Varley in Vancouver, Part 3: influencing and remixing art – join the G7

What follows is Part 3 of a three-part series exploring the decade which Group of Seven painter Frederick Varley lived in Vancouver and played a pivotal role in the creation of a west coast art movement and sensibility (see here for Part 1 and Part 2). 

Trained in Belgium, and unlike the rest of the G7, primarily a portraitist, Varley explored his rugged new location – from a Jericho cabin to summer-long camps in Garbaldi – and often with a group of students and artists along, before moving to a cheap place in Lynn Canyon with his mistress. While there, broke and often drunk, he painted true masterpieces on insulation paper. Commemorated with only a trail along Lynn Creek, come along to learn about one of Vancouver’s (almost) unknown shapers. 

Cheakamus canyon by Frederick Varley

Art creates our future. When master craftsman skills, meet emotional intent, and is amplified by originality and integrity, a piece of the human experience – a chapter in the collective history – is minted. 

As these artifacts are assembled and cherished by subsequent generations they inspire and demonstrate the struggles of existence, evolutions of culture, sagas and stories, and idealized figures, through paintings and other medium. 

But art is not static - or shouldn’t be anyhow. In the best works, the influences and interpretations are able to inspire beyond generations. And of course, there is no end of stories about artists who are undiscovered or underappreciated in their own time.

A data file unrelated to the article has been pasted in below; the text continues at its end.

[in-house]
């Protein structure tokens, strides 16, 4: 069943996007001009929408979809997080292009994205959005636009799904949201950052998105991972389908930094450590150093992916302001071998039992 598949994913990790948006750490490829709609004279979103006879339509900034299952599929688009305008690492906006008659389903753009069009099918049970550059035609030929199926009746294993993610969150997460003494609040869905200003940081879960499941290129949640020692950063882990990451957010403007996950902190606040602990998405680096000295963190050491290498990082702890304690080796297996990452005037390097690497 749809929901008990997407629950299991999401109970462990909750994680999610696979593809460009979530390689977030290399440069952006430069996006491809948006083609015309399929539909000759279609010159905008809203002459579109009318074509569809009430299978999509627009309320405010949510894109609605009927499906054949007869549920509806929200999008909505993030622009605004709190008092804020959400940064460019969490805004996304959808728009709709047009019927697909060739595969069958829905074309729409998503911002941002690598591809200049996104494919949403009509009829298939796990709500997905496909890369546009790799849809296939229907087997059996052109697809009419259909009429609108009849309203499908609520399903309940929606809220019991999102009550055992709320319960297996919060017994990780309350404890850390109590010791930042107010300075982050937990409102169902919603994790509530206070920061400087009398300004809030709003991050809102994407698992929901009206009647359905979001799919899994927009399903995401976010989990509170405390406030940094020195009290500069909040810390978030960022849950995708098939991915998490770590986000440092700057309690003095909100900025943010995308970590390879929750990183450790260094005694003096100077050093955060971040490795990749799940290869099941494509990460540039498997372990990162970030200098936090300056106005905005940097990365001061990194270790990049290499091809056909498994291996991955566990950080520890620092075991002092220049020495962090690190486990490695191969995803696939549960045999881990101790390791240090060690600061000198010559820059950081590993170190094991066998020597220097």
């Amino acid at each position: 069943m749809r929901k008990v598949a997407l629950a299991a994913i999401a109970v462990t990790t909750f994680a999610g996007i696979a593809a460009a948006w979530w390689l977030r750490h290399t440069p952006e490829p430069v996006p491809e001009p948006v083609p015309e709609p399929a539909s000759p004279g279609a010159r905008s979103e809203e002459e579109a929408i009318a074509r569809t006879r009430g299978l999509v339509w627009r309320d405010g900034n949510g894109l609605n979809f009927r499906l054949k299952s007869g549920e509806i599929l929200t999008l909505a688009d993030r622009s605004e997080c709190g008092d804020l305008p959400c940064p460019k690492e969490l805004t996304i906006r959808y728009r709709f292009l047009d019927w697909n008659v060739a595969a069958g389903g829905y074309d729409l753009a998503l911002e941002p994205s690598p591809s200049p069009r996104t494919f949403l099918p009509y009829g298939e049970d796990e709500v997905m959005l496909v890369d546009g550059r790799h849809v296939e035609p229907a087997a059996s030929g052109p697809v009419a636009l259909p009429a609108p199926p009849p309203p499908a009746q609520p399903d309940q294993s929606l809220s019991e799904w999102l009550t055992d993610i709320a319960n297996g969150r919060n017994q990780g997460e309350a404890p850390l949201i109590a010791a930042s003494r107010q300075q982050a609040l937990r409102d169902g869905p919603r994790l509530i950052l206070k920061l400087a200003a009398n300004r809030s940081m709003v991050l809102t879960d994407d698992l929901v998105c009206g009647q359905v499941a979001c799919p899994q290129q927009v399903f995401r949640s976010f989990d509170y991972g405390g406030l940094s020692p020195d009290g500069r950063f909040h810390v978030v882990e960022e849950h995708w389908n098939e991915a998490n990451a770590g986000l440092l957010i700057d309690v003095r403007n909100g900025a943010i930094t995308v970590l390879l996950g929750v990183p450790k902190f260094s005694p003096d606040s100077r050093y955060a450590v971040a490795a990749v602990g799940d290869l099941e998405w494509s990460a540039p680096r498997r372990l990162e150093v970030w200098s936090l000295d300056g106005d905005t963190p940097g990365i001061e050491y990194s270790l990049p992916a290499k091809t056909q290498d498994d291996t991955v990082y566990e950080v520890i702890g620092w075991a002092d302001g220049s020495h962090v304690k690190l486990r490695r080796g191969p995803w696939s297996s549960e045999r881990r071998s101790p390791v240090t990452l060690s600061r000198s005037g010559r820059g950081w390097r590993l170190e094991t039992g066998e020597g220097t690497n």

Frederick Varley fell somewhere in between.

Early notoriety came with the  Group of 7 and adventures with Tom Thomson and the idea of hearty artists clambering mountains, canoeing rapids, and laying thick swaths of paint in free forms in the then emerging country. These painters created a new kind of  Canadian hero, artistic Coureur des bois, adventurers seeking views, rather than pelts. 

Unlike his peers, Varley was a portraitist and a reluctant landscape painter. However his landscapes were often so stirring, when complete the images somehow “felt” like nature more than “resembled” nature. So it goes, the painting which defines Varley to many art historians and enthusiasts is “Stormy Weather, Georgian Bay” which hangs in the Canada’s National Gallery. 

 

“Stormy Weather, Georgian Bay” 

The public (read: art dealers) always wanted more grand natural scenes like others of his Group produced – to great acclaim and often financial success. But Varley felt there was no challenge in landscapes, and since several other of his G7 colleagues had painted this same bay over the years, so he saw no point in creating an industry of this one location.

By any measure, during his time in BC, he produced his most transformative works. The mix of his eye and energy, coupled with the stunning, rugged vistas and interesting human faces, was a perfect match for Varley to create without restraint or direction from anyone. 

By fusing Chinese scroll paintings and unique perspectives, colour symbolism, and pushing the subject to the outside of the canvas, he created a purely original aesthetic which was unlike any paintings hitherto created on the rugged West coast. 

Though not a landscape painter per se, towards the end of his time in Vancouver area, flat broke living in Lynn Canyon he returned to landscapes because there were no other models besides the two of them, both of which he’d painted many times.  

Varley self-portrait 

The results of these final months are often watercolour gouache on insulation backing paper, or odds and ends of colour tubes, and board. Yet even with scraps of supplies, his subtle technique captured both the tranquility and promise of unexplored nature, and the quiet potential power of the same nature around him.

Winter Lynn Valley


Remixing Varley

While your humble writer attended school diligently in then barely sprawling suburbs of Vancouver, stomped around Lynn Canyon (and the free suspension bridge!) with my brothers, as a scout hiked along the Baden Powell trail, at no point did I hear of Frederick Varley – until I moved to a new neighbourhood, and found a perfect trail which led me to learn who Varley was, and what he left behind. 

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